Here, our Smithers dentists explain some of the issues wisdom teeth can cause in your mouth, the benefits of their removal, what the procedure includes and how it can help to improve your oral health.
What are wisdom teeth?
Between ages 17 and 15, most people develop a third set of molar at the back of their mouth, called wisdom teeth. While they can be a valuable asset if they grow in healthy and straight, these teeth can often become impacted or misaligned and require removal.
We can help prevent issues with your oral health in the future by removing problematic wisdom teeth.
What problems can wisdom teeth cause?
If your wisdom teeth emerge in the incorrect positions or if there just isn't enough room for them in your mouth, they may become crowded, impacted or may not fully erupt.These issues can create significant problems for your oral health since they are impossible to clean while below the gum line and if crowded, can be very difficult to maintain the health of.
They can also cause:
- Infection (which leads to pain)
- Bad breath
- Swelling in your jaw or face (potentially due to infection)
- In emergency situations: chest pain, lightheadedness, shortness of breath
- Difficulty chewing, biting or opening your mouth
At Driftwood Dental, we advise taking a preventive approach to removing wisdom teeth, since molars (especially third molars) are more vulnerable to dental problems than other teeth in your mouth.
What are the benefits of having problematic wisdom teeth removed?
Removing your wisdom teeth can offer a number of health benefits, including:
- Improving oral health
- Preventing infection or decay
- Preventing damage to other teeth
- Solving issues with bad breath
- Preventing the need for further dental or orthodontic work in the future
- Alleviating or lessening pain in your face and mouth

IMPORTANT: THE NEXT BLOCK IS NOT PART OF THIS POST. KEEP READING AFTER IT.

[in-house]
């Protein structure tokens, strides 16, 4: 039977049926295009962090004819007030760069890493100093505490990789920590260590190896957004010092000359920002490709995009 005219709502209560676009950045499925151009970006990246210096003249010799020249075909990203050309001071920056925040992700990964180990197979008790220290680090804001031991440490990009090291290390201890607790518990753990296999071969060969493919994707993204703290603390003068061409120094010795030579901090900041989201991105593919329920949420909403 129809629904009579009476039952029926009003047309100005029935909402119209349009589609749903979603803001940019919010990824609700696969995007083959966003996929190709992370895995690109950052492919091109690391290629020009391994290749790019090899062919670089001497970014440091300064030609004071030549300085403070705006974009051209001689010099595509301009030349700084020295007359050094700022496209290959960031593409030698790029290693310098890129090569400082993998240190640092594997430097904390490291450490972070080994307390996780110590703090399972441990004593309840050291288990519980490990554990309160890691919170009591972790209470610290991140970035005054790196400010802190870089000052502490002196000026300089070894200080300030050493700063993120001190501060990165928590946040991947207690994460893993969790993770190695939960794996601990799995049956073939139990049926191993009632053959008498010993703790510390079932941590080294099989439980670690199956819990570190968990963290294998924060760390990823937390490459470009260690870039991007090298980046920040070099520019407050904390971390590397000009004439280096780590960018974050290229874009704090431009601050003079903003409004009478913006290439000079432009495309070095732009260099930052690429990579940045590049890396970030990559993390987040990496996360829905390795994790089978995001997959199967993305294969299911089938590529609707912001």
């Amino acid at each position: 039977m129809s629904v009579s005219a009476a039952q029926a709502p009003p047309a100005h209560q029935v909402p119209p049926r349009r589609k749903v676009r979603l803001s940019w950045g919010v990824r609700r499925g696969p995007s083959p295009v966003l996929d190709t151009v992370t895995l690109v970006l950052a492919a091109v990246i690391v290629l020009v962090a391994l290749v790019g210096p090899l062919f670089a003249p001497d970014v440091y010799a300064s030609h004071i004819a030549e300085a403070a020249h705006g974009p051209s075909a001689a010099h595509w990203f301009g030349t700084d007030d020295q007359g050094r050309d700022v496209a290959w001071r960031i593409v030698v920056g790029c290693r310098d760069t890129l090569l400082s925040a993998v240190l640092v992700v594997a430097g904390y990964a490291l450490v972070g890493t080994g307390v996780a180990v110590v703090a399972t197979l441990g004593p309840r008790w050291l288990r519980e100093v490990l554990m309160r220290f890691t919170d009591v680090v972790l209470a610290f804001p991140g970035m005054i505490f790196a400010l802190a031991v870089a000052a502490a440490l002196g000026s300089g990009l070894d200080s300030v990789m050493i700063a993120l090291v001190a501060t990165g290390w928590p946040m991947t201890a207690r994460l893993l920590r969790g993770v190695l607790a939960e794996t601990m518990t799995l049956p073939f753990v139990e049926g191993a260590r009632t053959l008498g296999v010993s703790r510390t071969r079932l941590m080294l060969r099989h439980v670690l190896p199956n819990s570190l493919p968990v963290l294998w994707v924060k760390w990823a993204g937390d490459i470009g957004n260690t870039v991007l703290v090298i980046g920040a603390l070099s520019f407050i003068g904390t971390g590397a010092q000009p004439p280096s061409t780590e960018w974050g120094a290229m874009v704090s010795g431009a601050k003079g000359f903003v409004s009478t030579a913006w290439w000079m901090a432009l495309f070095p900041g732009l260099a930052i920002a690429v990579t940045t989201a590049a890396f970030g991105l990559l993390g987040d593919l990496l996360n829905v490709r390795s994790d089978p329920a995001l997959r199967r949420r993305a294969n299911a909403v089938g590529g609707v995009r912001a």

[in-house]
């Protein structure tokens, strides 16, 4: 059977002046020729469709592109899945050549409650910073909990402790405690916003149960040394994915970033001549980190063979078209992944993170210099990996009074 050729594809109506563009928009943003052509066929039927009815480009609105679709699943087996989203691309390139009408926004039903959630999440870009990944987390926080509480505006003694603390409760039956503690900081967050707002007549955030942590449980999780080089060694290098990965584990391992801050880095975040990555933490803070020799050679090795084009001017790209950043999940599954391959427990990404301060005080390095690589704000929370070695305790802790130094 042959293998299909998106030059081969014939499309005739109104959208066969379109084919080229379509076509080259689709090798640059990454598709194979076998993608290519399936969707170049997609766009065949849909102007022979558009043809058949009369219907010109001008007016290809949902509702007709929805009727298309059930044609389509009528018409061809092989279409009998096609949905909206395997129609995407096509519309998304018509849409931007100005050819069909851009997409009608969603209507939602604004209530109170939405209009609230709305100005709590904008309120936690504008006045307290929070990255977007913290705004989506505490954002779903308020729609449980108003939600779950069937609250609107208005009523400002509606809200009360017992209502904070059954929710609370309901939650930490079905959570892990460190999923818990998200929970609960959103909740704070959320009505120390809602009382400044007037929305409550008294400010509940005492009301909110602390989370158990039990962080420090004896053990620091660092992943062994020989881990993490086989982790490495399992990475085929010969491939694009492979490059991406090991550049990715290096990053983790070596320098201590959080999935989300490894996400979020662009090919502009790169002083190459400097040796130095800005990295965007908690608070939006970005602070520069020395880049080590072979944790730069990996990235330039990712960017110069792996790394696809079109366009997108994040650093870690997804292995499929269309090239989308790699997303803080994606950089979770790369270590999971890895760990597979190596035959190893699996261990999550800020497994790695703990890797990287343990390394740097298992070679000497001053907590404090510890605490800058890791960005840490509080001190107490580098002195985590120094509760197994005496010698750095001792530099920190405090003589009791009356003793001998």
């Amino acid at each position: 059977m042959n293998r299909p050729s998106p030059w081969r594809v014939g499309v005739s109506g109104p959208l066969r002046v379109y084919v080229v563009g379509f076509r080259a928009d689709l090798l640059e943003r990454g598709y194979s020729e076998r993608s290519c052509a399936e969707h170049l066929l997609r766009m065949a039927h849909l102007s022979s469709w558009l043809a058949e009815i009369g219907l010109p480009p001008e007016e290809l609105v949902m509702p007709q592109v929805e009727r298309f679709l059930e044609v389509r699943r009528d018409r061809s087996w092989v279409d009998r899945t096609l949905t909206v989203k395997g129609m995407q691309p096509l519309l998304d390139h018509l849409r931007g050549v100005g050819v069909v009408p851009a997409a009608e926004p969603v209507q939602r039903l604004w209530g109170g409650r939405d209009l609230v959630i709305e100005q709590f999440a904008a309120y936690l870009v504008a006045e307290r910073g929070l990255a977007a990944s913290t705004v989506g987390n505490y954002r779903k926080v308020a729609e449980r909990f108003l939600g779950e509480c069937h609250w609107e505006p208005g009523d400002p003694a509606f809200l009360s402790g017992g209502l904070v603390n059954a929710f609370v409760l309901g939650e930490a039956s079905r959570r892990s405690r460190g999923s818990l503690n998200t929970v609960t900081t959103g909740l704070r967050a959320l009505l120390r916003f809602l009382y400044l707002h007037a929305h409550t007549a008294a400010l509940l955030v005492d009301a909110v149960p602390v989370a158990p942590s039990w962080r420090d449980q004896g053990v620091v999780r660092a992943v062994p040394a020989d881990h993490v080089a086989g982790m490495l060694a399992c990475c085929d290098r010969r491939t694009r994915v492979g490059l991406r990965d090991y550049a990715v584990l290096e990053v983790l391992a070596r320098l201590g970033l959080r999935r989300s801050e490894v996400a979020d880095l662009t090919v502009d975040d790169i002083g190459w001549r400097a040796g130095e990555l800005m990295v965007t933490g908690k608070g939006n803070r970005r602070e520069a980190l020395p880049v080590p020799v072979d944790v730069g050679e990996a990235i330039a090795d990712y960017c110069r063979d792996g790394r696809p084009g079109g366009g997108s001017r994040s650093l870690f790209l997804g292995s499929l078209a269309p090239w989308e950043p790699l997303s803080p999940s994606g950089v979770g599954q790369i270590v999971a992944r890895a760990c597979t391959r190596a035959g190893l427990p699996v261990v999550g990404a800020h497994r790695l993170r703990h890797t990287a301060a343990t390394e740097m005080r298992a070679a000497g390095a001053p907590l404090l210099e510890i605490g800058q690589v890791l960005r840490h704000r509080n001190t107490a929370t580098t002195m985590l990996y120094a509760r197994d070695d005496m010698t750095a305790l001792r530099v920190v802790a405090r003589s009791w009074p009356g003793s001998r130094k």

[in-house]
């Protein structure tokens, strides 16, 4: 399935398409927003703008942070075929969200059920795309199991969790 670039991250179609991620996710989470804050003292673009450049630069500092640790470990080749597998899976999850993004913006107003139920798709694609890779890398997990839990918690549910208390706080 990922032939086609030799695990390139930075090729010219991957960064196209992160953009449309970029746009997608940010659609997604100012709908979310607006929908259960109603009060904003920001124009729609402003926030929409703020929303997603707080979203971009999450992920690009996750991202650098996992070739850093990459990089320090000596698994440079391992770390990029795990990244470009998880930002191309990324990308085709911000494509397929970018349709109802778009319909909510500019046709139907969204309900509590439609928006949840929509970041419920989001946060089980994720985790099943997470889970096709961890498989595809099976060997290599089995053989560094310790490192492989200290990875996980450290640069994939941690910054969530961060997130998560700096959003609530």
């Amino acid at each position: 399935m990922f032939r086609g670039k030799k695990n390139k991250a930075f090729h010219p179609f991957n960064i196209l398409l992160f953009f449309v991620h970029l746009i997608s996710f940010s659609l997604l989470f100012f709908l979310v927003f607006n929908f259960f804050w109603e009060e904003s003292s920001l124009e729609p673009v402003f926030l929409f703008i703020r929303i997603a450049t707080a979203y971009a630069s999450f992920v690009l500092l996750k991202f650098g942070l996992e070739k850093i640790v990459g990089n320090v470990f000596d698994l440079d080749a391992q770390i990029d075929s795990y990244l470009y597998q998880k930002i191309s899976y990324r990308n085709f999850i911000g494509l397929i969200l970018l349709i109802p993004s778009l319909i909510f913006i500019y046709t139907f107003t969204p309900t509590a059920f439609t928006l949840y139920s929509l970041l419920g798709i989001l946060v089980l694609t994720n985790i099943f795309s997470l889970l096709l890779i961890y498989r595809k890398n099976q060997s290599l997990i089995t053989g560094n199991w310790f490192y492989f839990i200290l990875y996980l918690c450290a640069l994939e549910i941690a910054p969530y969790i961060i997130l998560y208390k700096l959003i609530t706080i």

How will I feel better after having my wisdom teeth removed?
There are a number of oral health benefits to haveing your wisdom teeth extracted. This procedure is quite common and you will likely be eating normally again within a few days. The extraction can also help to save you from more pain down the road caused by impacted wisdom teeth or other oral health issues.
You may also save time and money, as you may not need more time-consuming and costly dental or orthodontic work in years to come, thanks to eliminating the complications wisdom teeth can bring.
What does a wisdom teeth removal procedure involve?
Step 1: Anesthetic
Firstly, a local anesthetic will be used to numb your tooth and area around it. If you are anxious about the procedure, your dentist or dental surgeon may also provide sedetive to help you relax. This is usually done through an injection into your arm. General anesthetic is rarely used - only in instances where the procedure is completed in a hospital.
Step 2: Removing the Tooth
If the tooth is still under the gum, a small incision or cut will be made and a tiny piece of the bone over top of the tooth may also be removed. Your dentist or surgeon may cut the tooth into smaller parts so it’s easier to remove through the opening.
If the tooth has emerged through your gum, there is less of a need for an incision. You will likely feel some pressure as the surgeon or dentist rocks the tooth back and forth, widening the socket before they remove the tooth.
As your wisomd teeth are removed, you should not feel any pain. If the process is causing you pain, let your dentist or surgeon know as soon as possible so they can provide more anesthetic.
Simple wisdom teeth removal procedures can take up to 20 minutes, with complex procedures running longer.
What about recovery from wisdom teeth removal?
You should be able to go home the same day as your procedure. Dissolving stitches usually take between 7 and 10 days to dissolve, and a piece of gauze may be applied to the extraction site.
You’ll be asked to keep pressure on it by biting your jaws together for about an hour. This allows the blood clot to form within the empty socket, which encourages the healing process. You may be prescribed antibiotics for infection.
For 24 hours after your procedure, you should avoid:
- Drinking hot liquids such as coffee or soup
- Smoking or drinking alcohol (which could result in infection)
- Strenuous physical activity (which may encourage bleeding)
- Rinsing your mouth out with liquid (which could dislodge the clot)
If you notice any problems or extreme soreness after your recovery period, book an appointment with your dentist so they can check the extraction site.